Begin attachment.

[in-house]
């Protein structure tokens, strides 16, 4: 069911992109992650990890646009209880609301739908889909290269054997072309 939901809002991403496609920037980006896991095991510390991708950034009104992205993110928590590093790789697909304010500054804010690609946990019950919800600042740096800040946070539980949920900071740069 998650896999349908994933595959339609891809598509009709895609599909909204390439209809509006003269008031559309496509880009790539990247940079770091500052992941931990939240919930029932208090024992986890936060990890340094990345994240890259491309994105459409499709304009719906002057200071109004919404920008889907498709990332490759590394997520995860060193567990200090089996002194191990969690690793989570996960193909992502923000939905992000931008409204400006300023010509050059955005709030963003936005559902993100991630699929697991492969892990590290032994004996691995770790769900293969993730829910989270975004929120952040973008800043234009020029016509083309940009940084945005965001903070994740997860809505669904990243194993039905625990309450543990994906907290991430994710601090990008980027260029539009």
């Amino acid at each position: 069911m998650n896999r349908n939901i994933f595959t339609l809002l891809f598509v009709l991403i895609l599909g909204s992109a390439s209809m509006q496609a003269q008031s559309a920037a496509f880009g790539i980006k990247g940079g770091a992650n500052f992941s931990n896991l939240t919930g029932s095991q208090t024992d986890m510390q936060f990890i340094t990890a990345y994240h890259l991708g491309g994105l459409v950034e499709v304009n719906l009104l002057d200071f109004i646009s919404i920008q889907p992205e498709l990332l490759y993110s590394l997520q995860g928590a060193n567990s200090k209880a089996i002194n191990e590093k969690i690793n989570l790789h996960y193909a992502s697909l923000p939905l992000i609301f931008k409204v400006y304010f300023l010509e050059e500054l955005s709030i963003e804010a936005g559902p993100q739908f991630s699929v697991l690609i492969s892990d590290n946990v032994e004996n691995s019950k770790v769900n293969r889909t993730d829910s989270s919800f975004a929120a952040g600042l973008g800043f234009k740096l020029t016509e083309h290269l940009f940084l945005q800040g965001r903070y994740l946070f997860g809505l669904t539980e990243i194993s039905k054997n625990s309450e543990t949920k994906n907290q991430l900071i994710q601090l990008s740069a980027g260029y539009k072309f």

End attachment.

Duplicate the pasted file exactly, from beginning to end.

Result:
[in-house]
């Protein structure tokens, strides 16, 4: 069911992109992650990890646009209880609301739908889909290269054997072309 939901809002991403496609920037980006896991095991510390991708950034009104992205993110928590590093790789697909304010500054804010690609946990019950919800600042740096800040946070539980949920900071740069 998650896999349908994933595959339609891809598509009709895609599909909204390439209809509006003269008031559309496509880009790539990247940079770091500052992941931990939240919930029932208090024992986890936060990890340094990345994240890259491309994105459409499709304009719906002057200071109004919404920008889907498709990332490759590394997520995860060193567990200090089996002194191990969690690793989570996960193909992502923000939905992000931008409204400006300023010509050059955005709030963003936005559902993100991630699929697991492969892990590290032994004996691995770790769900293969993730829910989270975004929120952040973008800043234009020029016509083309940009940084945005965001903070994740997860809505669904990243194993039905625990309450543990994906907290991430994710601090990008980027260029539009």
């Amino acid at each position: 069911m998650n896999r349908n939901i994933f595959t339609l809002l891809f598509v009709l991403i895609l599909g909204s992109a390439s209809m509006q496609a003269q008031s559309a920037a496509f880009g790539i980006k990247g940079g770091a992650n500052f992941s931990n896991l939240t919930g029932s095991q208090t024992d986890m510390q936060f990890i340094t990890a990345y994240h890259l991708g491309g994105l459409v950034e499709v304009n719906l009104l002057d200071f109004i646009s919404i920008q889907p992205e498709l990332l490759y993110s590394l997520q995860g928590a060193n567990s200090k209880a089996i002194n191990e590093k969690i690793n989570l790789h996960y193909a992502s697909l923000p939905l992000i609301f931008k409204v400006y304010f300023l010509e050059e500054l955005s709030i963003e804010a936005g559902p993100q739908f991630s699929v697991l690609i492969s892990d590290n946990v032994e004996n691995s019950k770790v769900n293969r889909t993730d829910s989270s919800f975004a929120a952040g600042l973008g800043f234009k740096l020029t016509e083309h290269l940009f940084l945005q800040g965001r903070y994740l946070f997860g809505l669904t539980e990243i194993s039905k054997n625990s309450e543990t949920k994906n907290q991430l900071i994710q601090l990008s740069a980027g260029y539009k072309f």